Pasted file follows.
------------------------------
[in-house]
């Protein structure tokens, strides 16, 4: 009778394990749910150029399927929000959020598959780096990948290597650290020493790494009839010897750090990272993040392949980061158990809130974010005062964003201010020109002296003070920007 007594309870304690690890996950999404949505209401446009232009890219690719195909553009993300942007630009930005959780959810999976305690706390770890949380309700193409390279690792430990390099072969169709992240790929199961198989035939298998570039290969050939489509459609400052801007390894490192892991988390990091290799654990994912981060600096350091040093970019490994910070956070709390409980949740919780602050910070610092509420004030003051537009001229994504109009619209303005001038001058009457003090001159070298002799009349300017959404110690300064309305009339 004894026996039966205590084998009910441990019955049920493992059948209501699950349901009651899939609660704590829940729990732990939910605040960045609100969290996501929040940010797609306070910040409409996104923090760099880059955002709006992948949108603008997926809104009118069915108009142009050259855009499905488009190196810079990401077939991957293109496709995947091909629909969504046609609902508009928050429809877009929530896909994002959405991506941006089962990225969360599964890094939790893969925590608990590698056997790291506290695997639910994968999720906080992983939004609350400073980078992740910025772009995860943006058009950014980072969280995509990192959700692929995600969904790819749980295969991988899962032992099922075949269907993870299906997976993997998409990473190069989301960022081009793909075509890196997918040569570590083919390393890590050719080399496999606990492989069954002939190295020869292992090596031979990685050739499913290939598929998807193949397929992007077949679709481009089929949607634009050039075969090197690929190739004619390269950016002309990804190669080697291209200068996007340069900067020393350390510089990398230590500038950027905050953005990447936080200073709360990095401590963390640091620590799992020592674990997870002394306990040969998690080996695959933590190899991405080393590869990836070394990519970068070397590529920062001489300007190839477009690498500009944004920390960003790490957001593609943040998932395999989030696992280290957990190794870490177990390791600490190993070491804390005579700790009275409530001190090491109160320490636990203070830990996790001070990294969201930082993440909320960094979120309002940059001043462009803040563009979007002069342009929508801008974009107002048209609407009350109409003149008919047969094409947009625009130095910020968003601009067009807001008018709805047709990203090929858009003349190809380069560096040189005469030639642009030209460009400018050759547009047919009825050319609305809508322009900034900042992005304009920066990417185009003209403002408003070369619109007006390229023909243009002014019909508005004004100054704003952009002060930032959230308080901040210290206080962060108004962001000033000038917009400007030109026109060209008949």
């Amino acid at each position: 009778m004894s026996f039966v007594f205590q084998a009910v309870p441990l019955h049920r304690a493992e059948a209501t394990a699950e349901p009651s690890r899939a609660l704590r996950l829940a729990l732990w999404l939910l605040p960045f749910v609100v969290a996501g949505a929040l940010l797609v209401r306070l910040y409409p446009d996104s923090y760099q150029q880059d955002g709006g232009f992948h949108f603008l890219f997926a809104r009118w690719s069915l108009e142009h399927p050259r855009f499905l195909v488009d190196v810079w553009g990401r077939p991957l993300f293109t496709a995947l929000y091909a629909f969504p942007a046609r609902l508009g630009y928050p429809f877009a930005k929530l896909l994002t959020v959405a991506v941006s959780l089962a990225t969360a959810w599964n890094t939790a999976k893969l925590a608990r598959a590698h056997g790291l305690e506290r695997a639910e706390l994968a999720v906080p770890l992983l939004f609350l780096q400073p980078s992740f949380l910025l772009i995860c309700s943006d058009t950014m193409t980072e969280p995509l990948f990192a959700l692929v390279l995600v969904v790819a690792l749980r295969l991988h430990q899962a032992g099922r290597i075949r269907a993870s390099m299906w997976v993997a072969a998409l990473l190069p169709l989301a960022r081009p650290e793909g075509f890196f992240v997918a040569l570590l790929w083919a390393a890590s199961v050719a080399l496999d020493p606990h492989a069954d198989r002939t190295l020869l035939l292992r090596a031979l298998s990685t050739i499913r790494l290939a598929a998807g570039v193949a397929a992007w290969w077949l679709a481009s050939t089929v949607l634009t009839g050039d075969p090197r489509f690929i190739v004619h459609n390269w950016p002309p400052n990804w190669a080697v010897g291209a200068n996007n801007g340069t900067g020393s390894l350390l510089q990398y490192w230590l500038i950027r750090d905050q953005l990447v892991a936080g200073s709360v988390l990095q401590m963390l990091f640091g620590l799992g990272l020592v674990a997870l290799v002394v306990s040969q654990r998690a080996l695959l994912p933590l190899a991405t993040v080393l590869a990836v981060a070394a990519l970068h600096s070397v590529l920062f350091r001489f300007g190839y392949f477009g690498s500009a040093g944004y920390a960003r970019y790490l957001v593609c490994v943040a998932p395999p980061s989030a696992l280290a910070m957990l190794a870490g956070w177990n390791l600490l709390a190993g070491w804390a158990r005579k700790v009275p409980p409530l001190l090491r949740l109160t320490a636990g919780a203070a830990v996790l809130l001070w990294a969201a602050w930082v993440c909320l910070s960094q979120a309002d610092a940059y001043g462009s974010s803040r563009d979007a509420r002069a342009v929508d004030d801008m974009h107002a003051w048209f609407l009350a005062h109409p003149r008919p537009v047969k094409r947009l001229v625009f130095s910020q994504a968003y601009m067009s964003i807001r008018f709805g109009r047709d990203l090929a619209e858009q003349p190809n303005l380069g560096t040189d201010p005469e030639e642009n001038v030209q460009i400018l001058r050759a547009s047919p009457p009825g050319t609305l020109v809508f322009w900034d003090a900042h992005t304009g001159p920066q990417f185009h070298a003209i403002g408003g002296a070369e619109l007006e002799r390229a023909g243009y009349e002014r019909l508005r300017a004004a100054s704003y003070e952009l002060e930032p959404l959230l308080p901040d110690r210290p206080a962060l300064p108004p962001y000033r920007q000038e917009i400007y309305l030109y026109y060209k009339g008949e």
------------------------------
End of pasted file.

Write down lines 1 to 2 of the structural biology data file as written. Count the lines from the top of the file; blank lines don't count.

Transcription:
[in-house]
């Protein structure tokens, strides 16, 4: 009778394990749910150029399927929000959020598959780096990948290597650290020493790494009839010897750090990272993040392949980061158990809130974010005062964003201010020109002296003070920007 007594309870304690690890996950999404949505209401446009232009890219690719195909553009993300942007630009930005959780959810999976305690706390770890949380309700193409390279690792430990390099072969169709992240790929199961198989035939298998570039290969050939489509459609400052801007390894490192892991988390990091290799654990994912981060600096350091040093970019490994910070956070709390409980949740919780602050910070610092509420004030003051537009001229994504109009619209303005001038001058009457003090001159070298002799009349300017959404110690300064309305009339 004894026996039966205590084998009910441990019955049920493992059948209501699950349901009651899939609660704590829940729990732990939910605040960045609100969290996501929040940010797609306070910040409409996104923090760099880059955002709006992948949108603008997926809104009118069915108009142009050259855009499905488009190196810079990401077939991957293109496709995947091909629909969504046609609902508009928050429809877009929530896909994002959405991506941006089962990225969360599964890094939790893969925590608990590698056997790291506290695997639910994968999720906080992983939004609350400073980078992740910025772009995860943006058009950014980072969280995509990192959700692929995600969904790819749980295969991988899962032992099922075949269907993870299906997976993997998409990473190069989301960022081009793909075509890196997918040569570590083919390393890590050719080399496999606990492989069954002939190295020869292992090596031979990685050739499913290939598929998807193949397929992007077949679709481009089929949607634009050039075969090197690929190739004619390269950016002309990804190669080697291209200068996007340069900067020393350390510089990398230590500038950027905050953005990447936080200073709360990095401590963390640091620590799992020592674990997870002394306990040969998690080996695959933590190899991405080393590869990836070394990519970068070397590529920062001489300007190839477009690498500009944004920390960003790490957001593609943040998932395999989030696992280290957990190794870490177990390791600490190993070491804390005579700790009275409530001190090491109160320490636990203070830990996790001070990294969201930082993440909320960094979120309002940059001043462009803040563009979007002069342009929508801008974009107002048209609407009350109409003149008919047969094409947009625009130095910020968003601009067009807001008018709805047709990203090929858009003349190809380069560096040189005469030639642009030209460009400018050759547009047919009825050319609305809508322009900034900042992005304009920066990417185009003209403002408003070369619109007006390229023909243009002014019909508005004004100054704003952009002060930032959230308080901040210290206080962060108004962001000033000038917009400007030109026109060209008949």